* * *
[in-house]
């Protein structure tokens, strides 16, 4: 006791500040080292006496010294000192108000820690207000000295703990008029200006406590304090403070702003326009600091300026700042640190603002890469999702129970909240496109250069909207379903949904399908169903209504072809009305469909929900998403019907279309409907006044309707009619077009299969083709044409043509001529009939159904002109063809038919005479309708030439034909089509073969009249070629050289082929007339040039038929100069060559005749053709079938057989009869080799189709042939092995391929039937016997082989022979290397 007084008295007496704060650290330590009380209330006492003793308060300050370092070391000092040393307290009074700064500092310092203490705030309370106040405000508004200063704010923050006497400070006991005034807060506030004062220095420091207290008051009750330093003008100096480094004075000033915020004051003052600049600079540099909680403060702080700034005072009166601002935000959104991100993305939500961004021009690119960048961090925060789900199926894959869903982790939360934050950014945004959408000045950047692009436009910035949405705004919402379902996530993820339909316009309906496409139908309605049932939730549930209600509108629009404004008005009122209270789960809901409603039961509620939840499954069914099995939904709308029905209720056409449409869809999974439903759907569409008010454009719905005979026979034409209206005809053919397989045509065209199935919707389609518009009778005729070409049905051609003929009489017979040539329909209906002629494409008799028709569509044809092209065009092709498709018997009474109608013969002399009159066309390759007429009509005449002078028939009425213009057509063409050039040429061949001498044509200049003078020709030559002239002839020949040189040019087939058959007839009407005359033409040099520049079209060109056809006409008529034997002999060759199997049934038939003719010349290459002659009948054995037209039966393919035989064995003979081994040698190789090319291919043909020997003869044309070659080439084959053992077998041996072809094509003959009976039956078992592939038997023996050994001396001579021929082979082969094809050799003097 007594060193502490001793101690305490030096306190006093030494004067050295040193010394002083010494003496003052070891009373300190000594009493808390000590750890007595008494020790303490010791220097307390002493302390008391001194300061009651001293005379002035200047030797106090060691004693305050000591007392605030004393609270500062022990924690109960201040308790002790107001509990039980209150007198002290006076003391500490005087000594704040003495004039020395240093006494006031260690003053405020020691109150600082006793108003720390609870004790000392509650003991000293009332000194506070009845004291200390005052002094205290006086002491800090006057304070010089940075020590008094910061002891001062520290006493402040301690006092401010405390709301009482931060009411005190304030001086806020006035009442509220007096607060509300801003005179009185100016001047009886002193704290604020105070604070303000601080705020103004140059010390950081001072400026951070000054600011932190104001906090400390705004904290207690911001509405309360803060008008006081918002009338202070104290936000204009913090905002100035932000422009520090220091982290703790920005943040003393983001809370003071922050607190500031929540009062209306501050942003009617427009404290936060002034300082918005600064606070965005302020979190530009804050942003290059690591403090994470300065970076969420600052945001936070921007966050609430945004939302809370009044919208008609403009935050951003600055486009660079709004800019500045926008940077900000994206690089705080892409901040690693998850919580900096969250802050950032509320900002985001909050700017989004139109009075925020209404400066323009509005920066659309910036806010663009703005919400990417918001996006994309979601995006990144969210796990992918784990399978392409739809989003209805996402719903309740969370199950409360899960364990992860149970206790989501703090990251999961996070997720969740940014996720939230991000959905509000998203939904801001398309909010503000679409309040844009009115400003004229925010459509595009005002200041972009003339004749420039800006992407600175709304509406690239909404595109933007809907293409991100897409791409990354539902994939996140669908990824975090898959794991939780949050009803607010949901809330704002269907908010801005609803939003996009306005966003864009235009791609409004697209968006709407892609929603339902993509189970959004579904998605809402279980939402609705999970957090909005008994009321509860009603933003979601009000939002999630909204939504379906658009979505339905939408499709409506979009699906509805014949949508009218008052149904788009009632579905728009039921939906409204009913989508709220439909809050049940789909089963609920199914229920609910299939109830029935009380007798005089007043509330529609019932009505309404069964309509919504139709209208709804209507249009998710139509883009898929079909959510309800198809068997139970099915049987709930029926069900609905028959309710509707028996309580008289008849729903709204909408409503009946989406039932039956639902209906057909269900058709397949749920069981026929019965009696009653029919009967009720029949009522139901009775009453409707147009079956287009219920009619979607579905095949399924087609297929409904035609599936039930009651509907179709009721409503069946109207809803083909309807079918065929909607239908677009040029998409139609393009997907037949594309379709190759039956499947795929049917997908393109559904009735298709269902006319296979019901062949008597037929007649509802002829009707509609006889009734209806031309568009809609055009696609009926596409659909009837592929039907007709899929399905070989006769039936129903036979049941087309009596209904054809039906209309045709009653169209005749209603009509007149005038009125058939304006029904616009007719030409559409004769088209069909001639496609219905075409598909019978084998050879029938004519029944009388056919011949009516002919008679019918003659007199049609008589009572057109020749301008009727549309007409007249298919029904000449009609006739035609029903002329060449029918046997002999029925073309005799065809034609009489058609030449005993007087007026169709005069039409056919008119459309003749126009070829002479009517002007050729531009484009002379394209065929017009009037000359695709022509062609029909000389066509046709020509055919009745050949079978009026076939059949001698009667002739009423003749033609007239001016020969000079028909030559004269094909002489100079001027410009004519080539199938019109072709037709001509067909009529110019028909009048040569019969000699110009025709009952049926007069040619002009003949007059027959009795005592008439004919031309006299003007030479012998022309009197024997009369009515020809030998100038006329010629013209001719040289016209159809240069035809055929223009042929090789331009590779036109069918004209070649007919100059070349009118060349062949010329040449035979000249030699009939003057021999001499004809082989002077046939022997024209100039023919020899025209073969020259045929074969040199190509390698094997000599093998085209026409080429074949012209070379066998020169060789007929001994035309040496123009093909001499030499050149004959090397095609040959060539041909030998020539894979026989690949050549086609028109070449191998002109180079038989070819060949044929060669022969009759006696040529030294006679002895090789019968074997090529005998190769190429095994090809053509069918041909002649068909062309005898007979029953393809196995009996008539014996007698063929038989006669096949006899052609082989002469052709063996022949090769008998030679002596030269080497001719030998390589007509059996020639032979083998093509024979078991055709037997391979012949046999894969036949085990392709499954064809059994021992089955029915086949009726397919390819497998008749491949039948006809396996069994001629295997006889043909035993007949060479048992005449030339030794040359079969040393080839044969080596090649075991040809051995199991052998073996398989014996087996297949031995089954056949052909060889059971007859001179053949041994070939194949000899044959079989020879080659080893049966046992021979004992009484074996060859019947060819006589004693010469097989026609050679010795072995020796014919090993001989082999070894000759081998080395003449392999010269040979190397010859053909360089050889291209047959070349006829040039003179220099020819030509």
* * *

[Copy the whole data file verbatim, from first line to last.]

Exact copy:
[in-house]
């Protein structure tokens, strides 16, 4: 006791500040080292006496010294000192108000820690207000000295703990008029200006406590304090403070702003326009600091300026700042640190603002890469999702129970909240496109250069909207379903949904399908169903209504072809009305469909929900998403019907279309409907006044309707009619077009299969083709044409043509001529009939159904002109063809038919005479309708030439034909089509073969009249070629050289082929007339040039038929100069060559005749053709079938057989009869080799189709042939092995391929039937016997082989022979290397 007084008295007496704060650290330590009380209330006492003793308060300050370092070391000092040393307290009074700064500092310092203490705030309370106040405000508004200063704010923050006497400070006991005034807060506030004062220095420091207290008051009750330093003008100096480094004075000033915020004051003052600049600079540099909680403060702080700034005072009166601002935000959104991100993305939500961004021009690119960048961090925060789900199926894959869903982790939360934050950014945004959408000045950047692009436009910035949405705004919402379902996530993820339909316009309906496409139908309605049932939730549930209600509108629009404004008005009122209270789960809901409603039961509620939840499954069914099995939904709308029905209720056409449409869809999974439903759907569409008010454009719905005979026979034409209206005809053919397989045509065209199935919707389609518009009778005729070409049905051609003929009489017979040539329909209906002629494409008799028709569509044809092209065009092709498709018997009474109608013969002399009159066309390759007429009509005449002078028939009425213009057509063409050039040429061949001498044509200049003078020709030559002239002839020949040189040019087939058959007839009407005359033409040099520049079209060109056809006409008529034997002999060759199997049934038939003719010349290459002659009948054995037209039966393919035989064995003979081994040698190789090319291919043909020997003869044309070659080439084959053992077998041996072809094509003959009976039956078992592939038997023996050994001396001579021929082979082969094809050799003097 007594060193502490001793101690305490030096306190006093030494004067050295040193010394002083010494003496003052070891009373300190000594009493808390000590750890007595008494020790303490010791220097307390002493302390008391001194300061009651001293005379002035200047030797106090060691004693305050000591007392605030004393609270500062022990924690109960201040308790002790107001509990039980209150007198002290006076003391500490005087000594704040003495004039020395240093006494006031260690003053405020020691109150600082006793108003720390609870004790000392509650003991000293009332000194506070009845004291200390005052002094205290006086002491800090006057304070010089940075020590008094910061002891001062520290006493402040301690006092401010405390709301009482931060009411005190304030001086806020006035009442509220007096607060509300801003005179009185100016001047009886002193704290604020105070604070303000601080705020103004140059010390950081001072400026951070000054600011932190104001906090400390705004904290207690911001509405309360803060008008006081918002009338202070104290936000204009913090905002100035932000422009520090220091982290703790920005943040003393983001809370003071922050607190500031929540009062209306501050942003009617427009404290936060002034300082918005600064606070965005302020979190530009804050942003290059690591403090994470300065970076969420600052945001936070921007966050609430945004939302809370009044919208008609403009935050951003600055486009660079709004800019500045926008940077900000994206690089705080892409901040690693998850919580900096969250802050950032509320900002985001909050700017989004139109009075925020209404400066323009509005920066659309910036806010663009703005919400990417918001996006994309979601995006990144969210796990992918784990399978392409739809989003209805996402719903309740969370199950409360899960364990992860149970206790989501703090990251999961996070997720969740940014996720939230991000959905509000998203939904801001398309909010503000679409309040844009009115400003004229925010459509595009005002200041972009003339004749420039800006992407600175709304509406690239909404595109933007809907293409991100897409791409990354539902994939996140669908990824975090898959794991939780949050009803607010949901809330704002269907908010801005609803939003996009306005966003864009235009791609409004697209968006709407892609929603339902993509189970959004579904998605809402279980939402609705999970957090909005008994009321509860009603933003979601009000939002999630909204939504379906658009979505339905939408499709409506979009699906509805014949949508009218008052149904788009009632579905728009039921939906409204009913989508709220439909809050049940789909089963609920199914229920609910299939109830029935009380007798005089007043509330529609019932009505309404069964309509919504139709209208709804209507249009998710139509883009898929079909959510309800198809068997139970099915049987709930029926069900609905028959309710509707028996309580008289008849729903709204909408409503009946989406039932039956639902209906057909269900058709397949749920069981026929019965009696009653029919009967009720029949009522139901009775009453409707147009079956287009219920009619979607579905095949399924087609297929409904035609599936039930009651509907179709009721409503069946109207809803083909309807079918065929909607239908677009040029998409139609393009997907037949594309379709190759039956499947795929049917997908393109559904009735298709269902006319296979019901062949008597037929007649509802002829009707509609006889009734209806031309568009809609055009696609009926596409659909009837592929039907007709899929399905070989006769039936129903036979049941087309009596209904054809039906209309045709009653169209005749209603009509007149005038009125058939304006029904616009007719030409559409004769088209069909001639496609219905075409598909019978084998050879029938004519029944009388056919011949009516002919008679019918003659007199049609008589009572057109020749301008009727549309007409007249298919029904000449009609006739035609029903002329060449029918046997002999029925073309005799065809034609009489058609030449005993007087007026169709005069039409056919008119459309003749126009070829002479009517002007050729531009484009002379394209065929017009009037000359695709022509062609029909000389066509046709020509055919009745050949079978009026076939059949001698009667002739009423003749033609007239001016020969000079028909030559004269094909002489100079001027410009004519080539199938019109072709037709001509067909009529110019028909009048040569019969000699110009025709009952049926007069040619002009003949007059027959009795005592008439004919031309006299003007030479012998022309009197024997009369009515020809030998100038006329010629013209001719040289016209159809240069035809055929223009042929090789331009590779036109069918004209070649007919100059070349009118060349062949010329040449035979000249030699009939003057021999001499004809082989002077046939022997024209100039023919020899025209073969020259045929074969040199190509390698094997000599093998085209026409080429074949012209070379066998020169060789007929001994035309040496123009093909001499030499050149004959090397095609040959060539041909030998020539894979026989690949050549086609028109070449191998002109180079038989070819060949044929060669022969009759006696040529030294006679002895090789019968074997090529005998190769190429095994090809053509069918041909002649068909062309005898007979029953393809196995009996008539014996007698063929038989006669096949006899052609082989002469052709063996022949090769008998030679002596030269080497001719030998390589007509059996020639032979083998093509024979078991055709037997391979012949046999894969036949085990392709499954064809059994021992089955029915086949009726397919390819497998008749491949039948006809396996069994001629295997006889043909035993007949060479048992005449030339030794040359079969040393080839044969080596090649075991040809051995199991052998073996398989014996087996297949031995089954056949052909060889059971007859001179053949041994070939194949000899044959079989020879080659080893049966046992021979004992009484074996060859019947060819006589004693010469097989026609050679010795072995020796014919090993001989082999070894000759081998080395003449392999010269040979190397010859053909360089050889291209047959070349006829040039003179220099020819030509």